One example is we've actually bread a total of, over the last decade of the company, bread over 10,000 different bridals and strains and we've only brought to commercial reality a small handful. That shows how much time and energy is going into our genetic development and expanding and breeding our line of strains and creating these strains like the biscotti, or gelonade, or baklava across our brands, that you just don't see anything comparable on the market. That's one of the biggest reasons that we end up with this premium is because we only make so much product because of the incredibly high-quality and high exact standards we have and that product because of the genetics in large part is of just a totally different kind of product than what else is on the market.
The way that shows up, it shows up in nerve structure, it shows up in the smell. Really, really unique terpene profiles. The flavors, the way that it smokes, the effect that it ends up having because of the unique combinations of terpenes and cannabinoids, all these things go into a really holistic end-to-end process of a product experience, that's really unlike anything else in the market.
The genetics power a lot, but then on the cultivation side, there's, let's say, 10-15 major steps or factors that goes into an average cannabis indoor harvest, and every single one has to be extremely well-executed every single time. What we found is one step in that process misfired one time, and you can instantly go from a $4,000 pound to a $2,000 pound. That product usually doesn't end up or will never end up in one of our branded packaged products that we sell. We only take the best of the best of what we cultivate and we put it on our brands, which then creates an incredibly powerful brand because customers know that when they come to Connect Cannabis, it's just not gonna be someone else's weed, thrown in a jar with our label on it. It's not just going to be whatever we just happen to grow, it's going to be what we believe is the best of what we represent. That's how we've created these brands that have such power and weight in the industry, it's through all these three things. It's the genetics, the cultivation quality, and the brand that results from that.
Matt: You mentioned when you first got involved, you were seeing the products sell-out. Is there an intentional strategy where you say, "We make just a little bit less than demand to keep the demand high," or are you pumping out as much as you can and then the demand just meets it at that price?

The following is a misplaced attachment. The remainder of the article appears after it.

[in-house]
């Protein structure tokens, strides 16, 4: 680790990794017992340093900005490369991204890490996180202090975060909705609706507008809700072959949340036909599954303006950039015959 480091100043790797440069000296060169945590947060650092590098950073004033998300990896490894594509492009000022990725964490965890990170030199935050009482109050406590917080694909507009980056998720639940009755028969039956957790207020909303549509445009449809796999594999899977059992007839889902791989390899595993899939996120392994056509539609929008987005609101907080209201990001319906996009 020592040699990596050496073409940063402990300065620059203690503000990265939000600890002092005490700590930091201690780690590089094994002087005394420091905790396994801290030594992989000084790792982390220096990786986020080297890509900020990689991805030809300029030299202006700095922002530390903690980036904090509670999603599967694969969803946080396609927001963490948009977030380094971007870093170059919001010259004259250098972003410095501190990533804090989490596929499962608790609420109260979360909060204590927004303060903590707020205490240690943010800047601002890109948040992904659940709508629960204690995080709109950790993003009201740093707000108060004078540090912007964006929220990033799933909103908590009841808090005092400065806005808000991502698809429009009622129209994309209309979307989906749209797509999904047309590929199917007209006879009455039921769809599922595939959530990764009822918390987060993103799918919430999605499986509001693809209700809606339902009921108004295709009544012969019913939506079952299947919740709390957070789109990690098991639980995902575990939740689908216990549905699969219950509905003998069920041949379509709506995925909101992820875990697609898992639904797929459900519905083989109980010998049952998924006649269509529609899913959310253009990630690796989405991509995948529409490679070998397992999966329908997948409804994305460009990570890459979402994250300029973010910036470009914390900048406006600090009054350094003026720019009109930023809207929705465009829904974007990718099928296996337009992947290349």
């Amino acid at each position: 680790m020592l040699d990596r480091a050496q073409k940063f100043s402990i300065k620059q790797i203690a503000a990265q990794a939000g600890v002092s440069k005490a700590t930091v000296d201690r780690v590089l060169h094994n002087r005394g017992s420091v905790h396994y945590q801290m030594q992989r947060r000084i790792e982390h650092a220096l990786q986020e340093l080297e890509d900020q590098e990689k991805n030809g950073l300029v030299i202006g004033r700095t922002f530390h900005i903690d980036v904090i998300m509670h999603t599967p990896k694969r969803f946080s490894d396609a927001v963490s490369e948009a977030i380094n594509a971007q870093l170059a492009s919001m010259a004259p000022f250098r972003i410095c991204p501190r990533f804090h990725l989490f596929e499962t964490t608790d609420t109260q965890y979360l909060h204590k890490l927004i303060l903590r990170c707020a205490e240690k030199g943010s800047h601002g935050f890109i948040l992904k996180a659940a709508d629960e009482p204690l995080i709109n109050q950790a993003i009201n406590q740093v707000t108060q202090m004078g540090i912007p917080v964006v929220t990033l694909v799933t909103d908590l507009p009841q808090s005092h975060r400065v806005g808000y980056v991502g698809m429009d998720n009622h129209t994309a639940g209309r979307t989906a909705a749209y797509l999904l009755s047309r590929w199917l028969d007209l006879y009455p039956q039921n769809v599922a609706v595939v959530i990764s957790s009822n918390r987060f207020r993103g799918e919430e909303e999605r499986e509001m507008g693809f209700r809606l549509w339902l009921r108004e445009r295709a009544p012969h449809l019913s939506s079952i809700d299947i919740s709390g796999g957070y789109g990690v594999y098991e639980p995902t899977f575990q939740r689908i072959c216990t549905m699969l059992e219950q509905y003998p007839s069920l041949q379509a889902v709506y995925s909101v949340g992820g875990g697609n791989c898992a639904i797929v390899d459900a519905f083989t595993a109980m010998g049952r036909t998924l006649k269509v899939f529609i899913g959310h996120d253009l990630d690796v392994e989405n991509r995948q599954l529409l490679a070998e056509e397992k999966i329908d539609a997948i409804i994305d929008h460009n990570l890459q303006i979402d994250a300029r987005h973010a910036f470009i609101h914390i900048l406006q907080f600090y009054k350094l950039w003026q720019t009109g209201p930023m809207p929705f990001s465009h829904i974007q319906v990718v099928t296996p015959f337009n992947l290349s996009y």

Sam: More of the latter. It's more that we only put out the best of what we can make and at this point, it so happens that demand is far exceeding the supply. We're going to keep trying to bring more and more products to more and more people, make it more accessible and available, but for the time being, we're not going to compromise any of our standards to just sell more volume, which is one of the kind of real key tenets of our company and strategy. At this point, demand is very much outstripping supply.
Matt: Okay. You have three retail stores in California, and how many other retailers do you sell to?
Sam: Right around 250 give or take, at this point.
Matt: You mentioned there's some in Arizona as well as California?
Sam: Yes. Last year, for the first time in the company's history, we opened up a new market. What was really critical for us in going to Arizona or to any other state for that matter, is we are doing our own cultivation with our own genetics. When you get a Connected or Alien Labs products, our two brands in Arizona, you can be confident that it is the same product you're getting in California, which is extremely rare in the cannabis industry because as your listeners likely know, you can't take product across state lines. You have to rebuild basically your entire company, like a mini version of your company in each state you want to go in.
If you see brands that are across many states overnight, the only way to really do that is to leverage other growers, other genetics, other brands and rebrand them as their own and that's a strategy we've very deliberately decided to not pursue.
Matt: Is there any differences in the California and Arizona marketplaces that you noticed right away?
Sam: I think in both markets, we found a really strong group of consumers, who really value a high-end experience. There are definitely nuances and differences. California is a more mature market of a larger size. For us, we found just as much appetite and demand for a higher-end product in Arizona as we do in California.
Matt: You have a really strong cultivation team. You talked about the founder. Can you just talk a little bit more about the cultivation team, how they spend their time and what they do?
Sam: Yes. We have two big components scope for each team. One is a genetics and research and development part of the house, where we're experimenting with new things and working with constantly introducing new external genetics into our pool and creating really cool and neat interesting stuff. We have some stuff coming down the pipeline in the next year too that's, I think, really going to blow people away. We have that whole side of the house. We're building that up now. We're working on hiring full-time genesis and plant breeders to work with the team that we have, that's been doing this for a long time.